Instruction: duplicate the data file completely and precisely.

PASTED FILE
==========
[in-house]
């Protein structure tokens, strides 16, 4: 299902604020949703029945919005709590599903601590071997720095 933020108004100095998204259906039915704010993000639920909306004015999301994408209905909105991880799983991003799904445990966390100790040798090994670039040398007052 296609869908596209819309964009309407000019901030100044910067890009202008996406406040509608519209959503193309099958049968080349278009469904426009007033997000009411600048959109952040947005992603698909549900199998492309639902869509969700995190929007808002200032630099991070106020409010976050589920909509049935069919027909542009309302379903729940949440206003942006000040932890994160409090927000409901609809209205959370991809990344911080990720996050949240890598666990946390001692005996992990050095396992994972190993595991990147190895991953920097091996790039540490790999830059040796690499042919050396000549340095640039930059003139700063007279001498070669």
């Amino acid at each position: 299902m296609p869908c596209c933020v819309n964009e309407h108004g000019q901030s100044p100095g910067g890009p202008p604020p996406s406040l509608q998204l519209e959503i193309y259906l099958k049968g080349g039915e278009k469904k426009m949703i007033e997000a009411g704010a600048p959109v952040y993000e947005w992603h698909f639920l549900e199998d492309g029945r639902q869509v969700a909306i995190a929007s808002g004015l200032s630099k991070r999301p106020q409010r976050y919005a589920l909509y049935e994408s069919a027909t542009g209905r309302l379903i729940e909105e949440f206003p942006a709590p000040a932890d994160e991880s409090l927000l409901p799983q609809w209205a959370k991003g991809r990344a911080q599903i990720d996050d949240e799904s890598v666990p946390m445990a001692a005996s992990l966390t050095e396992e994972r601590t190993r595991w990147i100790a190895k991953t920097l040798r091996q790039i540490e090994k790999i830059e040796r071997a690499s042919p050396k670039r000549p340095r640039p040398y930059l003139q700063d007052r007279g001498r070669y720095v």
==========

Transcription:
[in-house]
């Protein structure tokens, strides 16, 4: 299902604020949703029945919005709590599903601590071997720095 933020108004100095998204259906039915704010993000639920909306004015999301994408209905909105991880799983991003799904445990966390100790040798090994670039040398007052 296609869908596209819309964009309407000019901030100044910067890009202008996406406040509608519209959503193309099958049968080349278009469904426009007033997000009411600048959109952040947005992603698909549900199998492309639902869509969700995190929007808002200032630099991070106020409010976050589920909509049935069919027909542009309302379903729940949440206003942006000040932890994160409090927000409901609809209205959370991809990344911080990720996050949240890598666990946390001692005996992990050095396992994972190993595991990147190895991953920097091996790039540490790999830059040796690499042919050396000549340095640039930059003139700063007279001498070669």
């Amino acid at each position: 299902m296609p869908c596209c933020v819309n964009e309407h108004g000019q901030s100044p100095g910067g890009p202008p604020p996406s406040l509608q998204l519209e959503i193309y259906l099958k049968g080349g039915e278009k469904k426009m949703i007033e997000a009411g704010a600048p959109v952040y993000e947005w992603h698909f639920l549900e199998d492309g029945r639902q869509v969700a909306i995190a929007s808002g004015l200032s630099k991070r999301p106020q409010r976050y919005a589920l909509y049935e994408s069919a027909t542009g209905r309302l379903i729940e909105e949440f206003p942006a709590p000040a932890d994160e991880s409090l927000l409901p799983q609809w209205a959370k991003g991809r990344a911080q599903i990720d996050d949240e799904s890598v666990p946390m445990a001692a005996s992990l966390t050095e396992e994972r601590t190993r595991w990147i100790a190895k991953t920097l040798r091996q790039i540490e090994k790999i830059e040796r071997a690499s042919p050396k670039r000549p340095r640039p040398y930059l003139q700063d007052r007279g001498r070669y720095v």